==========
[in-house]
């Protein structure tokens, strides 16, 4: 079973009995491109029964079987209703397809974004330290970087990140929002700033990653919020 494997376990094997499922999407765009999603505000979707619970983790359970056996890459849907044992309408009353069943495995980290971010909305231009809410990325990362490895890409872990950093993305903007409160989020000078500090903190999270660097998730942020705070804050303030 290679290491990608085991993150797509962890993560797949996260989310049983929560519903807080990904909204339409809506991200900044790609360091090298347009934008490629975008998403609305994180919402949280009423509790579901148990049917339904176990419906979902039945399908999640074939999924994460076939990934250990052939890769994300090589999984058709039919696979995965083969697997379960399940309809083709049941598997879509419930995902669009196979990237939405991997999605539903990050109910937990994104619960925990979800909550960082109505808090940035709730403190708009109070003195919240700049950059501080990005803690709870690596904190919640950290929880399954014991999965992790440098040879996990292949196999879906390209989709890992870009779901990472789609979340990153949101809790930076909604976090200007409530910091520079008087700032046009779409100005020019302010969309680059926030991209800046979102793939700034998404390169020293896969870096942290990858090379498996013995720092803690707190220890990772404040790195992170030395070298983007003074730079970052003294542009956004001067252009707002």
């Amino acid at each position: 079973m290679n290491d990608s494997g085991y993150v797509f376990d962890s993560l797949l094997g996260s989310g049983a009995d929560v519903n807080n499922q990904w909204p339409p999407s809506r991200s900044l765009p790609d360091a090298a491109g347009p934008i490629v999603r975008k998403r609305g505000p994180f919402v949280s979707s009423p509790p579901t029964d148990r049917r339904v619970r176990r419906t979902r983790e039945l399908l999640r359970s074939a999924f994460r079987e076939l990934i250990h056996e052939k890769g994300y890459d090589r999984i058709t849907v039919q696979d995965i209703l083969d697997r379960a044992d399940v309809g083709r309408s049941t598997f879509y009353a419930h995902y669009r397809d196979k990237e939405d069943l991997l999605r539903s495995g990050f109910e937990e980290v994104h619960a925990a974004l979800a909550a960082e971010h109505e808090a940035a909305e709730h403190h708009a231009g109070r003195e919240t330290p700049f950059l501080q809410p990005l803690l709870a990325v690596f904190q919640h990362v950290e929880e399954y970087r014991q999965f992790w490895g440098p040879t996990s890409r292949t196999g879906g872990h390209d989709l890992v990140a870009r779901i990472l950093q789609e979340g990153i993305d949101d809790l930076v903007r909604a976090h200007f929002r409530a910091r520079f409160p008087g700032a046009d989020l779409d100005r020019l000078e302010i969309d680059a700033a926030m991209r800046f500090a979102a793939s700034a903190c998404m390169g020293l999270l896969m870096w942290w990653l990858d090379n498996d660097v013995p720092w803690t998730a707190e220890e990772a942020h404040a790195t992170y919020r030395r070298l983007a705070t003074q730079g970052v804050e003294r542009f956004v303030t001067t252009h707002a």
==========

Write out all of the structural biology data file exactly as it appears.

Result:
[in-house]
């Protein structure tokens, strides 16, 4: 079973009995491109029964079987209703397809974004330290970087990140929002700033990653919020 494997376990094997499922999407765009999603505000979707619970983790359970056996890459849907044992309408009353069943495995980290971010909305231009809410990325990362490895890409872990950093993305903007409160989020000078500090903190999270660097998730942020705070804050303030 290679290491990608085991993150797509962890993560797949996260989310049983929560519903807080990904909204339409809506991200900044790609360091090298347009934008490629975008998403609305994180919402949280009423509790579901148990049917339904176990419906979902039945399908999640074939999924994460076939990934250990052939890769994300090589999984058709039919696979995965083969697997379960399940309809083709049941598997879509419930995902669009196979990237939405991997999605539903990050109910937990994104619960925990979800909550960082109505808090940035709730403190708009109070003195919240700049950059501080990005803690709870690596904190919640950290929880399954014991999965992790440098040879996990292949196999879906390209989709890992870009779901990472789609979340990153949101809790930076909604976090200007409530910091520079008087700032046009779409100005020019302010969309680059926030991209800046979102793939700034998404390169020293896969870096942290990858090379498996013995720092803690707190220890990772404040790195992170030395070298983007003074730079970052003294542009956004001067252009707002």
């Amino acid at each position: 079973m290679n290491d990608s494997g085991y993150v797509f376990d962890s993560l797949l094997g996260s989310g049983a009995d929560v519903n807080n499922q990904w909204p339409p999407s809506r991200s900044l765009p790609d360091a090298a491109g347009p934008i490629v999603r975008k998403r609305g505000p994180f919402v949280s979707s009423p509790p579901t029964d148990r049917r339904v619970r176990r419906t979902r983790e039945l399908l999640r359970s074939a999924f994460r079987e076939l990934i250990h056996e052939k890769g994300y890459d090589r999984i058709t849907v039919q696979d995965i209703l083969d697997r379960a044992d399940v309809g083709r309408s049941t598997f879509y009353a419930h995902y669009r397809d196979k990237e939405d069943l991997l999605r539903s495995g990050f109910e937990e980290v994104h619960a925990a974004l979800a909550a960082e971010h109505e808090a940035a909305e709730h403190h708009a231009g109070r003195e919240t330290p700049f950059l501080q809410p990005l803690l709870a990325v690596f904190q919640h990362v950290e929880e399954y970087r014991q999965f992790w490895g440098p040879t996990s890409r292949t196999g879906g872990h390209d989709l890992v990140a870009r779901i990472l950093q789609e979340g990153i993305d949101d809790l930076v903007r909604a976090h200007f929002r409530a910091r520079f409160p008087g700032a046009d989020l779409d100005r020019l000078e302010i969309d680059a700033a926030m991209r800046f500090a979102a793939s700034a903190c998404m390169g020293l999270l896969m870096w942290w990653l990858d090379n498996d660097v013995p720092w803690t998730a707190e220890e990772a942020h404040a790195t992170y919020r030395r070298l983007a705070t003074q730079g970052v804050e003294r542009f956004v303030t001067t252009h707002a």